TPP opponents protest outside Chile's foreign ministry building
SANTIAGO, April 11 (Xinhua) — Opponents of the Trans-Pacific Partnership (TPP) protested outside the building of Chile’s foreign ministry on Monday, criticizing the government of signing the deal without informing citizens of the consequences.
Rallying under the banner of “Chile Better Without the TPP,” the protesters demanded Foreign Minister Heraldo Munoz respond to lingering questions about the impact of the agreement.
According to Lucia Sepulveda, spokesperson of the protesting group, President Michelle Bachelet wrote a letter to the group several months ago, in which she said the foreign ministry would respond to their questions on the treaty, which had been criticized for lack of transparency by labor activists and other groups in several signatory countries.
Following often secretive negotiations which began in March 2010, the TPP was signed by Chile, the United States, Japan, Australia, New Zealand, Malaysia, Brunei, Singapore, Vietnam, Canada, Mexico and Peru in New Zealand on Feb. 4. The agreement needs to be approved by each of the 12countries’ parliaments.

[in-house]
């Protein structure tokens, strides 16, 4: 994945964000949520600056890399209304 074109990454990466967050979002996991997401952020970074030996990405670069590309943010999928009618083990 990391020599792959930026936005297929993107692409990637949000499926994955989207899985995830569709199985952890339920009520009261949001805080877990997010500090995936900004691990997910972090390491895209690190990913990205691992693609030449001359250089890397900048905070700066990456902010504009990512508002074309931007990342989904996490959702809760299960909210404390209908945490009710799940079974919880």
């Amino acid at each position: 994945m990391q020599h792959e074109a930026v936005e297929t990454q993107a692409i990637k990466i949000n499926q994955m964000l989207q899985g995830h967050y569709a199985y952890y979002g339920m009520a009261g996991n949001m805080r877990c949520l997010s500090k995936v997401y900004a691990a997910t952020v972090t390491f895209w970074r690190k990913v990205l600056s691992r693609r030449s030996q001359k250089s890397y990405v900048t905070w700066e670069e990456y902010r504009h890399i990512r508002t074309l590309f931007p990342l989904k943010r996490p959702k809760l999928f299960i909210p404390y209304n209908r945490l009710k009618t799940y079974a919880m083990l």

Sepulveda also took issue with the fact that Munoz recently brushed off any further scrutiny of the deal by telling the daily La Tercera that “the only criticism I have of the TPP is that it kept me from seeing The Rolling Stones.”
The British rock band held a concert in Santiago on Feb. 3.
“It is unacceptable for the foreign minister of a country to show such a degree of frivolity,” said Sepulveda.
Another spokesman of the protesters, Esteban Silva, said: “The minister said that because of the TPP, he couldn’t see The Rolling Stones, but in reality what he can’t see is how damaging this agreement is to the country’s interests.”
Munoz has so far refused to meet any of the more than 100 organizations that are against the treaty, said Silva.
Next Monday has been designated an international day of protest against the TPP with demonstrations scheduled in various signatory countries, including Chile, said Silva.